Seeking kelp

By Jacqui Gibson

Featured in Capital #77
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On a calm afternoon on Wellington’s south coast, seaweed forager Lea Bramley cuts off a few leaves of wakame (Undaria pinnatifida) from the jetty at Karaka Bay.

Handing a sliver to the young man next to her, she urges him to smell it, taste it, and roll it round in his mouth.

“I was blown away to be honest,” says Chris Charteris, co-founder of Kāpiti-based gin distillery Imagination, and one of the brains behind its new wakame seaweed gin, which was launched in February.

“Lea had introduced me to five or six types of seaweed. Some had a gluey mouth feel and a bitter taste. In contrast, wakame has this savoury flavour that’s like a healthy, watery sip of the ocean.”

That’s why seaweed, particularly wakame, has been popular in kitchens throughout China, Korea, and Japan for thousands of years. And it’s why the ocean vegetable is taking off in Wellington, too, says Lea.

Living at Tora on the Wairarapa’s south-east coast, Lea has experimented with seaweed for more than 30 years. One of the first people to get the official okay to commercially harvest wild seaweed from the Wairarapa coast, she’s now one of a few fishers permitted to commercially harvest wakame in Wellington (it’s considered a pest species, and has to be carefully collected to avoid spread).

Ten years ago, her obsession with edible seaweed took her to Sligo, Ireland, to meet the author of The Irish Seaweed Kitchen, Prannie Rhatigan. “In Ireland, dried seaweed is a common pub snack you have with a pint of Guiness.”

She collaborated with chef and former Wairarapa local Al Brown, writing the seaweed foraging tips in his 2011 cookbook Stoked.

“I eat it every day – it’s just so good for you. I put it in stir fry. I bake it in bread. With Al, we cooked freshly-caught pāua stuffed in bull kelp on a beach fire – and ate the lot. How good is that? Seaweed is full of every vitamin, nutrient, and trace element known to humans. Our clean water and strong ocean currents means New Zealand’s the best country to grow, harvest, and eat it.”

As for its taste? Lea says: “It’s that musky background umami flavour that Japan made so famous. It blends in and gels with other flavours. To me, it’s just all kinds of wow.”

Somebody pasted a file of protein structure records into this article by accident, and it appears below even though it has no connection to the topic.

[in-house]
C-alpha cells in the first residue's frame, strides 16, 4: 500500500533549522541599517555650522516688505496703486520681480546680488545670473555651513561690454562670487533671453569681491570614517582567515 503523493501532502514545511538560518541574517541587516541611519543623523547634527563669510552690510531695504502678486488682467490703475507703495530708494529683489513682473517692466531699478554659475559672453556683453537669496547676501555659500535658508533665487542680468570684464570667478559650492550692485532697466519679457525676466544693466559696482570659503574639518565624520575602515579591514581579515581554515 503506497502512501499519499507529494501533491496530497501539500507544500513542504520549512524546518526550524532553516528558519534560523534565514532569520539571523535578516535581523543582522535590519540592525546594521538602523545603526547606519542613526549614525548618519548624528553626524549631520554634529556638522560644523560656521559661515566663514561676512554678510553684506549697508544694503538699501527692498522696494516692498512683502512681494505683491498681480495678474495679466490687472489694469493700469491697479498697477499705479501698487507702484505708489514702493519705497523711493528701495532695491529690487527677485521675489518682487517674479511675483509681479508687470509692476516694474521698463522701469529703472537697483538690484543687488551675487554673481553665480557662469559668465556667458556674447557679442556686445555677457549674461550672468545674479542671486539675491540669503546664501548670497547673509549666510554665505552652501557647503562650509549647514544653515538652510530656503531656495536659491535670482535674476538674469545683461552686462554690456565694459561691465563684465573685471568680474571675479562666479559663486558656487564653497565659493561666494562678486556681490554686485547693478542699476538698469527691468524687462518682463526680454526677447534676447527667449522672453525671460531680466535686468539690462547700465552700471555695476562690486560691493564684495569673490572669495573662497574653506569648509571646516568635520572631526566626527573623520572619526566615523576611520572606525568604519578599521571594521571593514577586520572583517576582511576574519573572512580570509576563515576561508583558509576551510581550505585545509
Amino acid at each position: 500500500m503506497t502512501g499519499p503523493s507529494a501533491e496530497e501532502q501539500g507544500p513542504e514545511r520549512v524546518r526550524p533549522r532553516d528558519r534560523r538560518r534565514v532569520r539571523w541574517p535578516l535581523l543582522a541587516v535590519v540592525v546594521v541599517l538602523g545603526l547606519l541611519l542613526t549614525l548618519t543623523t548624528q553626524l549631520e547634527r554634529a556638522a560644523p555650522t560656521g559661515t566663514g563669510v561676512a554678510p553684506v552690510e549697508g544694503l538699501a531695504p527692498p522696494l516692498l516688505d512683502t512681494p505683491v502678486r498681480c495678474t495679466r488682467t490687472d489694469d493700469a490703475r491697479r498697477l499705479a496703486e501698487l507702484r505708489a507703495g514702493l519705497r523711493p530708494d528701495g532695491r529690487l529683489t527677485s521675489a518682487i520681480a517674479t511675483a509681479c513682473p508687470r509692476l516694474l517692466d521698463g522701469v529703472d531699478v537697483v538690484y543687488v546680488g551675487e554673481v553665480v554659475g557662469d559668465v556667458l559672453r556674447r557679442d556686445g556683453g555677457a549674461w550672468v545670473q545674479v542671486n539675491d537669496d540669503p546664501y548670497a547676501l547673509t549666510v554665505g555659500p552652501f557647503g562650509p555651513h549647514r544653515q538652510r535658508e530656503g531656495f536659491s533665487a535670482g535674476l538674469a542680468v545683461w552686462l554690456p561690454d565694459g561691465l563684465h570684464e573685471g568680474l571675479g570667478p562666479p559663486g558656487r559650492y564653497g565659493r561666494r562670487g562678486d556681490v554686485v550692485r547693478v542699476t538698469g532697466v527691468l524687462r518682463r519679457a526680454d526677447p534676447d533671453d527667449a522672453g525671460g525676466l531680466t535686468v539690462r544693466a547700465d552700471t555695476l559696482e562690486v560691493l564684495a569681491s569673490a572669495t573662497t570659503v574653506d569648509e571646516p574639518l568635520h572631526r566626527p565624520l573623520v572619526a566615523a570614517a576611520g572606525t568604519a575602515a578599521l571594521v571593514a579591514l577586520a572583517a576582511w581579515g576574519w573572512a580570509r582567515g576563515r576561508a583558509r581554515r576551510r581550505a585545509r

All up, there are around 1,000 different kinds of seaweed in New Zealand, according to NIWA scientist Wendy Nelson.

Seaweeds each have distinct properties and uses. Some, such as brown seaweeds, contain alginates that can be made into a gum paste for dental moulds. Others, like the red seaweeds known as nori in Japan and karengo in Māori, are used in sushi and bush kai. Green seaweed has become a regular on supermarket shelves as seasoning and as thin, cripsy snacks.

Kārori chef Joe McLeod (Tūhoe) grew up in Te Urewera eating native seaweed and still cooks with it today.

“I have imported wakame in my pantry. I eat it with miso soup. I love to fry karengo in butter and eat it with smoked eel and steamed baby potatoes.”

“Back home, you’ll find many of us who are a bit landlocked source seaweed from our coastal cousins, swapping it for delicacies we find in the ngāhere. The harder seaweeds we use on hangi. We stuff bull kelp with kaimoana, so your fish absorbs those extra umami flavours. The translucent sea lettuces are popular on salads.”

Wairarapa fisher Claire Edwards, (Cap#73) meanwhile, is a big fan of Ecklonia radiata from Tora, which she describes as New Zealand’s answer to the wildly popular Japanese kombu.

As Tora Collective, she and her partner Troy supply fresh seaweed, pāua, and crayfish to consumers and restaurants throughout New Zealand.

“Ecklonia has this insane rich, savoury taste, making it perfect as seasoning. It’s completely moreish.”

On the Kāpiti Coast, Awatoru Wild Food’s Scott McNeil forages for free-floating, beach-cast seaweed about once a month, regularly providing it to local restaurants such as Shepherd, Hiakai, and Charley Noble. He’s also set up a commercial partnership to farm native seaweeds and wakame at Mahanga Bay.

“I can only see demand for fresh, New Zealand-grown seaweed increasing. Chefs use it as oven bags to flavour fish and tenderise wild meats like venison. They’re grinding it into seasoning. Blanched, some seaweeds look like pounamu on the plate.”

The Food Lab’s head chef Fifi Leong recently sampled Scott’s seaweed, mixing it with miso and wasabi pastes to create whipped butter for Charley Noble.

“I love the strong ocean flavour, but I’d say eating seaweed still scares a lot of Kiwis. To me that’s just a lack of understanding. There’s a buzz about it now. It might take a bit of education. But I can see a time when it’s a staple on our dinner plates.”


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